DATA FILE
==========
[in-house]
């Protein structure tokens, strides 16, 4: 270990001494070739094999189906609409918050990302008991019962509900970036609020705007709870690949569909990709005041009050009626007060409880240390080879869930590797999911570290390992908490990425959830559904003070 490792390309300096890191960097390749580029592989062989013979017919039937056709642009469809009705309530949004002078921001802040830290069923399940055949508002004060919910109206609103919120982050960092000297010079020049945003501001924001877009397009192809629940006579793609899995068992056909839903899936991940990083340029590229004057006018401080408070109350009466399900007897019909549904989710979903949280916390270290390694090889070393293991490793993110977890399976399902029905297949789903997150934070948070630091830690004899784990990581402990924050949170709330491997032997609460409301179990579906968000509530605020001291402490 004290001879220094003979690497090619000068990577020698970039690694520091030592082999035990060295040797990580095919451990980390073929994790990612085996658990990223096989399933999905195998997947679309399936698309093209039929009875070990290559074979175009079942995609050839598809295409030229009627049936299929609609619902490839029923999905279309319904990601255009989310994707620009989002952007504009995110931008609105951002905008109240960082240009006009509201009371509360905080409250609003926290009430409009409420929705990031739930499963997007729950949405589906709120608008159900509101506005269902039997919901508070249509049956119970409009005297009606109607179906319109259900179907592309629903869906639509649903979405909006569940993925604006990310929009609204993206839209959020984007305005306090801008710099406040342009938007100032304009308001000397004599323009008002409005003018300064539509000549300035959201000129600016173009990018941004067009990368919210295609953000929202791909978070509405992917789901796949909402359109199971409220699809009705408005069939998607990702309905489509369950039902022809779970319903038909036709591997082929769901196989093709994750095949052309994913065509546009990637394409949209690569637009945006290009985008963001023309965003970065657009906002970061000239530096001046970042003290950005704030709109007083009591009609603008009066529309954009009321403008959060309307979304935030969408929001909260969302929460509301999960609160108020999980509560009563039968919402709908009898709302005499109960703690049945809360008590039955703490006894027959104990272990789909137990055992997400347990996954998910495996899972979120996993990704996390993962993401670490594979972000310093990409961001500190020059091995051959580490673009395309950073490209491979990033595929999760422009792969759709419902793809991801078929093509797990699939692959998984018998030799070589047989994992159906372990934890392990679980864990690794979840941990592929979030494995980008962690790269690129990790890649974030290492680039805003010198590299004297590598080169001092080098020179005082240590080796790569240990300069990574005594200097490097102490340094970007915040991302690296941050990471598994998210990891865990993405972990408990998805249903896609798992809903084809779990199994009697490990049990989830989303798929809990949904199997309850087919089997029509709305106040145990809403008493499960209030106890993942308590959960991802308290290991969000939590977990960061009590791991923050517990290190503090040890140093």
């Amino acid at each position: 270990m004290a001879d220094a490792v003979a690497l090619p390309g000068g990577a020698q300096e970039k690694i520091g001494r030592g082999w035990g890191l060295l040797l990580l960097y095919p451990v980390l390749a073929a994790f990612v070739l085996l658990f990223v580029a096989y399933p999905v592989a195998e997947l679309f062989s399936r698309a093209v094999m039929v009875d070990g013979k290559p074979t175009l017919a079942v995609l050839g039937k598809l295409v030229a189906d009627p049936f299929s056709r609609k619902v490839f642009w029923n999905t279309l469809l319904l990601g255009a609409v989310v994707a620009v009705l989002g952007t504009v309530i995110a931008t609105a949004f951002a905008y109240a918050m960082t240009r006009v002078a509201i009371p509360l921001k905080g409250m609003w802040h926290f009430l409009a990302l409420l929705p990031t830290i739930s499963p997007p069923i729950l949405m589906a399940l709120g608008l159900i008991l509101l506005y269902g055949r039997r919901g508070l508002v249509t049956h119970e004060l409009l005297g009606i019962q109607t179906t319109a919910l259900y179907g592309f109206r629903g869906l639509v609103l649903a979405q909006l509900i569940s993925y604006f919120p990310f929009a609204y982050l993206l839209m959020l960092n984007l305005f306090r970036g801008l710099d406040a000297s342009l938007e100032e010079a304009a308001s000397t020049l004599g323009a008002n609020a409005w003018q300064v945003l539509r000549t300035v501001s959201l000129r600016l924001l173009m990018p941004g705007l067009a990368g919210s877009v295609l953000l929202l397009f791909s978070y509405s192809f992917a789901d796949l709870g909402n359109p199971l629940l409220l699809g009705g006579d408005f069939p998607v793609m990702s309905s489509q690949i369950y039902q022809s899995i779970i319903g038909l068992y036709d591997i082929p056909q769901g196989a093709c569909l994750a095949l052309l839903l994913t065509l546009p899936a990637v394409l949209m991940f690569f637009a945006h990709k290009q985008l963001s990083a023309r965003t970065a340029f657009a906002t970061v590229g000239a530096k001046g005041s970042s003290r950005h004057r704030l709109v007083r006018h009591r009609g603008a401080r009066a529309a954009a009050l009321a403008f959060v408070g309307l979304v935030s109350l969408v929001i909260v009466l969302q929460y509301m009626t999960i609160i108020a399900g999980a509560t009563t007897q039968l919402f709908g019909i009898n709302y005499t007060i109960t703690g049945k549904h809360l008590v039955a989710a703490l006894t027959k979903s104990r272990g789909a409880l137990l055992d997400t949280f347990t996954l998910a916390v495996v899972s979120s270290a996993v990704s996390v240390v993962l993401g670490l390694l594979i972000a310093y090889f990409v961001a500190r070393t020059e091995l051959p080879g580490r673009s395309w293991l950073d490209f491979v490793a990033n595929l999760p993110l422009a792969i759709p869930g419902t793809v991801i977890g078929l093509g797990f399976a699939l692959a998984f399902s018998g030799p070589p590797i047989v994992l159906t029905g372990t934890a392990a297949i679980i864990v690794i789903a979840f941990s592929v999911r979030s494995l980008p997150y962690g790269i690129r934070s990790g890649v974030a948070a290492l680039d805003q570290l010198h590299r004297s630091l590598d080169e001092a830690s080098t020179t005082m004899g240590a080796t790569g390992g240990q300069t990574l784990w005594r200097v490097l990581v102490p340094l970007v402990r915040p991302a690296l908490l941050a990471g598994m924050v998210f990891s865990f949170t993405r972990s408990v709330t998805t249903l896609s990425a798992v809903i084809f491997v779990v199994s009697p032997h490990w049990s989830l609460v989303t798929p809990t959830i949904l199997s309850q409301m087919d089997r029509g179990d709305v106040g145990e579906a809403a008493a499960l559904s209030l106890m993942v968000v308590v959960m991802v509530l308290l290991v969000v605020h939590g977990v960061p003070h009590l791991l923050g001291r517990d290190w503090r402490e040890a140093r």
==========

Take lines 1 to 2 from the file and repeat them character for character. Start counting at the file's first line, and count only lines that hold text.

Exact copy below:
[in-house]
């Protein structure tokens, strides 16, 4: 270990001494070739094999189906609409918050990302008991019962509900970036609020705007709870690949569909990709005041009050009626007060409880240390080879869930590797999911570290390992908490990425959830559904003070 490792390309300096890191960097390749580029592989062989013979017919039937056709642009469809009705309530949004002078921001802040830290069923399940055949508002004060919910109206609103919120982050960092000297010079020049945003501001924001877009397009192809629940006579793609899995068992056909839903899936991940990083340029590229004057006018401080408070109350009466399900007897019909549904989710979903949280916390270290390694090889070393293991490793993110977890399976399902029905297949789903997150934070948070630091830690004899784990990581402990924050949170709330491997032997609460409301179990579906968000509530605020001291402490 004290001879220094003979690497090619000068990577020698970039690694520091030592082999035990060295040797990580095919451990980390073929994790990612085996658990990223096989399933999905195998997947679309399936698309093209039929009875070990290559074979175009079942995609050839598809295409030229009627049936299929609609619902490839029923999905279309319904990601255009989310994707620009989002952007504009995110931008609105951002905008109240960082240009006009509201009371509360905080409250609003926290009430409009409420929705990031739930499963997007729950949405589906709120608008159900509101506005269902039997919901508070249509049956119970409009005297009606109607179906319109259900179907592309629903869906639509649903979405909006569940993925604006990310929009609204993206839209959020984007305005306090801008710099406040342009938007100032304009308001000397004599323009008002409005003018300064539509000549300035959201000129600016173009990018941004067009990368919210295609953000929202791909978070509405992917789901796949909402359109199971409220699809009705408005069939998607990702309905489509369950039902022809779970319903038909036709591997082929769901196989093709994750095949052309994913065509546009990637394409949209690569637009945006290009985008963001023309965003970065657009906002970061000239530096001046970042003290950005704030709109007083009591009609603008009066529309954009009321403008959060309307979304935030969408929001909260969302929460509301999960609160108020999980509560009563039968919402709908009898709302005499109960703690049945809360008590039955703490006894027959104990272990789909137990055992997400347990996954998910495996899972979120996993990704996390993962993401670490594979972000310093990409961001500190020059091995051959580490673009395309950073490209491979990033595929999760422009792969759709419902793809991801078929093509797990699939692959998984018998030799070589047989994992159906372990934890392990679980864990690794979840941990592929979030494995980008962690790269690129990790890649974030290492680039805003010198590299004297590598080169001092080098020179005082240590080796790569240990300069990574005594200097490097102490340094970007915040991302690296941050990471598994998210990891865990993405972990408990998805249903896609798992809903084809779990199994009697490990049990989830989303798929809990949904199997309850087919089997029509709305106040145990809403008493499960209030106890993942308590959960991802308290290991969000939590977990960061009590791991923050517990290190503090040890140093």